One of the best things you can do for your auction business is to start a virtuous spiral, aka a positive reinforcing feedback loop, and ensure you stop failing, aka a negative reinforcing feedback loop.
This is a bit long, so I’m going to break it into 2 sections. First stopping the negative, then starting the positive.A negative feedback loop aka a vicious (or Death) spiral is when you fail, and that failure sets the stage for ongoing failure.
The easiest example is having an auction that flops. Yep, we’ve had one that we still remember and talk about. A beautiful outfit that took Cinnamon 4 or 5 hours to make, and we spent at least an hour taking pictures and making the listing, and it sold for $8. Wow, we were so mad. We knew it was worth $50 to $60 based on our average auction prices. Super frustrating.
Say you list an outfit and maybe the photos are bad, maybe you don’t work to get a crowd to show up, maybe your design, or fabric choice, or ensemble aren’t attractive to people, but somehow you think they are nice, (or actually you know they aren’t the best you’ve ever done, but you decide they are good enough). And the auction starts and stops with little, or no excitement. Maybe you have 3 bidders and your item ends for $4.02.
In addition to the fact that you just made $4 for hours of hard work, you have a serious problem because this failure sends a lot of bad messages, including:
1. Your prior buyers who paid more than $4 are now thinking they over paid. (if they see this result).
2. Anyone who likes to compare, thinks that your stuff is less valuable than low quality imported cheap stuff.
3. If new bidders come along to your next auction, and they see this result in your seller history, then they’ll know that, “I can probably get one of these at the $4 price, so I’ll pass on bidding for this one”.
Here is my advice for how to stop a death spiral:
- Stop your listings for a week or two. Just stop.
- Find successful examples in your category and look at their listings, (don’t even focus on the quality of their actual item compared to yours). Just look at the presentation. Are their pictures better? Are their descriptions longer? Is their guarantee clearer? Are there testimonials included in their description and you don’t have any? Do they use the ‘listing designer’ and have a nice listing border, and you don’t? Do they have embedded photos or video and you don’t? Are they listing their items to end at a different time, or are they selling them in a different selling format, (buy-it-now versus auction).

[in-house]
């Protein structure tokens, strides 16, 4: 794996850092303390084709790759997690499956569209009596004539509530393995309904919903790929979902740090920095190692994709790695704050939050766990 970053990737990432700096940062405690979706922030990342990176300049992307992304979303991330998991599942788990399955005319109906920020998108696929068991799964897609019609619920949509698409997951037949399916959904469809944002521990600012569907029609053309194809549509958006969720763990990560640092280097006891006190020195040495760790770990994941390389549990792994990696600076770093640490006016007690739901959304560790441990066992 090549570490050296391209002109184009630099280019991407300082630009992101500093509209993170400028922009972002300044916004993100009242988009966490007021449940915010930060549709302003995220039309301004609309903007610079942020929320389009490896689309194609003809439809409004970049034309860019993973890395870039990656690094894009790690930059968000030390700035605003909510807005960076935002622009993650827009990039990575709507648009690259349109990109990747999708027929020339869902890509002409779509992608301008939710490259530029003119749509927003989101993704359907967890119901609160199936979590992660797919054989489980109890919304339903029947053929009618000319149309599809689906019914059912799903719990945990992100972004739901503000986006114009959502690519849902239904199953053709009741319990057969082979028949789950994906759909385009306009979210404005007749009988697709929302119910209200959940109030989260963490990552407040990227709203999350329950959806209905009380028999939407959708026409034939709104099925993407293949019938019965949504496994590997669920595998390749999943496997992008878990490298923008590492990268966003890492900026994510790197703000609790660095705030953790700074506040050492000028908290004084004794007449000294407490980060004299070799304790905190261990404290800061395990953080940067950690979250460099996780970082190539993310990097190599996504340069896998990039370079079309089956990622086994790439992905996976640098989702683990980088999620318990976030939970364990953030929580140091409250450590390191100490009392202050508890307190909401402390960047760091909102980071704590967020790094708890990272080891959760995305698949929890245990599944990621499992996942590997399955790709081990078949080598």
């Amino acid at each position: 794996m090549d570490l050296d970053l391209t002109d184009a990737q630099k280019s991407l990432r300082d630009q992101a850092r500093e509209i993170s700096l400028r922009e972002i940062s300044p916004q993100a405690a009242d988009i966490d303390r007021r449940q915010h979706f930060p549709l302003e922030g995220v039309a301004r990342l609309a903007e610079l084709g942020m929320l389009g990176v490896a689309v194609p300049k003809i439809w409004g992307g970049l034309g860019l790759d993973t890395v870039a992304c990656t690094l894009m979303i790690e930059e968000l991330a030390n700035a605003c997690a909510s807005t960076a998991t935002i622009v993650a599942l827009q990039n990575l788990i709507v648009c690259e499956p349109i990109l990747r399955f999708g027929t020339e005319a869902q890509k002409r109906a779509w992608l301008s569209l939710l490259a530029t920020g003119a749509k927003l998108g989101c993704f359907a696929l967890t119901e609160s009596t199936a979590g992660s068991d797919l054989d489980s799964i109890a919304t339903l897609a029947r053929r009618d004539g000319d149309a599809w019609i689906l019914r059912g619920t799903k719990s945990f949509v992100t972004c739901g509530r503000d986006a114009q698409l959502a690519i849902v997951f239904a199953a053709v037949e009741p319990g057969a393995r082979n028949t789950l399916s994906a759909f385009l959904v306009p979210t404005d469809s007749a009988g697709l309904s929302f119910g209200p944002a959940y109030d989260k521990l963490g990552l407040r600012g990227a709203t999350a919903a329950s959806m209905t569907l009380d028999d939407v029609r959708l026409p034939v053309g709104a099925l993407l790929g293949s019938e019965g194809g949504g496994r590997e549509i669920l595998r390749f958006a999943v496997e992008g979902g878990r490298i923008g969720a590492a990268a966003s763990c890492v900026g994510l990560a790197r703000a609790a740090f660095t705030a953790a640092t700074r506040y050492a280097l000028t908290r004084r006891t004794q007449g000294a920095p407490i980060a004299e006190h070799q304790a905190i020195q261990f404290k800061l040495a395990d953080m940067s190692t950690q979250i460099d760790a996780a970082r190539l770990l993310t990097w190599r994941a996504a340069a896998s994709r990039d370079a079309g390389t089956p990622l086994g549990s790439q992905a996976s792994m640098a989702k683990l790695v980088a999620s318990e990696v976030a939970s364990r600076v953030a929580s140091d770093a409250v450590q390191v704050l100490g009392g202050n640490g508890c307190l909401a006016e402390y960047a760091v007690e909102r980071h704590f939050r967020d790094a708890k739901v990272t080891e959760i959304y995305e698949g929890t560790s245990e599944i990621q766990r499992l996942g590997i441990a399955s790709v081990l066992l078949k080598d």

- Figure out what they’re doing differently and prepare to copy them. You should have no qualms about this. You’re not copying their actual item…you’re copying their presentation method. Copy what works. This is no different than what everyone in business (even non-profit work) does. If the church across town gets a huge jumbo screen, your pastor is going to want one. If Safeway starts offering a coupon program, Walgreens is going to want to launch one. That’s just being contemporary. Obviously because of color pallet, photography, word choices, and the use of graphics, your final listing really can be uniquely yours, and ideally it won’t look like anyone elses, it will just have the same tone and professionalism.
- Review your actual item compared to your category competitors. Are you as good as them? Can you be? Be both brutally honest with yourself, but don’t take it personally. Maybe you’re just not as good and you need to lower your expectations for success. Or, maybe you are as good, but you realize your photography has been killing your success. If you can upgrade your item, do it.
- Plan your relaunch, including when your auction is going to end, (shoot for Sunday night), and how you’re going to get the word out – Facebook? Emails? A Newsletter?
- Launch, then then do whatever you can do get people informed and involved.